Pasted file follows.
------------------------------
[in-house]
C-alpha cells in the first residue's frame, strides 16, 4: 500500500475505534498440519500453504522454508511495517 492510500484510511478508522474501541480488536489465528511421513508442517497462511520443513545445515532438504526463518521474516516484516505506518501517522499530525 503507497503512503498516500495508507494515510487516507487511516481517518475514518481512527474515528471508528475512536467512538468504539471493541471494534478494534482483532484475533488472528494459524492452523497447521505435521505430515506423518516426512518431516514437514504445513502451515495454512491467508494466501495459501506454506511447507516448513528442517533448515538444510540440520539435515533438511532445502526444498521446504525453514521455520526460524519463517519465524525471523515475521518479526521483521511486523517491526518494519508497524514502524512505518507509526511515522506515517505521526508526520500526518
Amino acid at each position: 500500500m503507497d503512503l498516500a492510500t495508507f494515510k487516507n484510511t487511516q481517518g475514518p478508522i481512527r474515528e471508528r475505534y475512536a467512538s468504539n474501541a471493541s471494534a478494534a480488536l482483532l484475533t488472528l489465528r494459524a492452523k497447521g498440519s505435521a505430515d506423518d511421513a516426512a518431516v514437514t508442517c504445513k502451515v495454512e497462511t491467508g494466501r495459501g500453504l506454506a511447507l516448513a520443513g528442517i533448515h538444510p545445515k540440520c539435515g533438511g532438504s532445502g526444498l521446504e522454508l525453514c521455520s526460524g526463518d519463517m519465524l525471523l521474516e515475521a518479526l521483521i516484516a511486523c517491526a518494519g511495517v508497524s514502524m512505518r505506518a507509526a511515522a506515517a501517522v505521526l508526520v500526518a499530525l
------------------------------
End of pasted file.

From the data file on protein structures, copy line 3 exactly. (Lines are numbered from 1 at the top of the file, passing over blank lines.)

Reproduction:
Amino acid at each position: 500500500m503507497d503512503l498516500a492510500t495508507f494515510k487516507n484510511t487511516q481517518g475514518p478508522i481512527r474515528e471508528r475505534y475512536a467512538s468504539n474501541a471493541s471494534a478494534a480488536l482483532l484475533t488472528l489465528r494459524a492452523k497447521g498440519s505435521a505430515d506423518d511421513a516426512a518431516v514437514t508442517c504445513k502451515v495454512e497462511t491467508g494466501r495459501g500453504l506454506a511447507l516448513a520443513g528442517i533448515h538444510p545445515k540440520c539435515g533438511g532438504s532445502g526444498l521446504e522454508l525453514c521455520s526460524g526463518d519463517m519465524l525471523l521474516e515475521a518479526l521483521i516484516a511486523c517491526a518494519g511495517v508497524s514502524m512505518r505506518a507509526a511515522a506515517a501517522v505521526l508526520v500526518a499530525l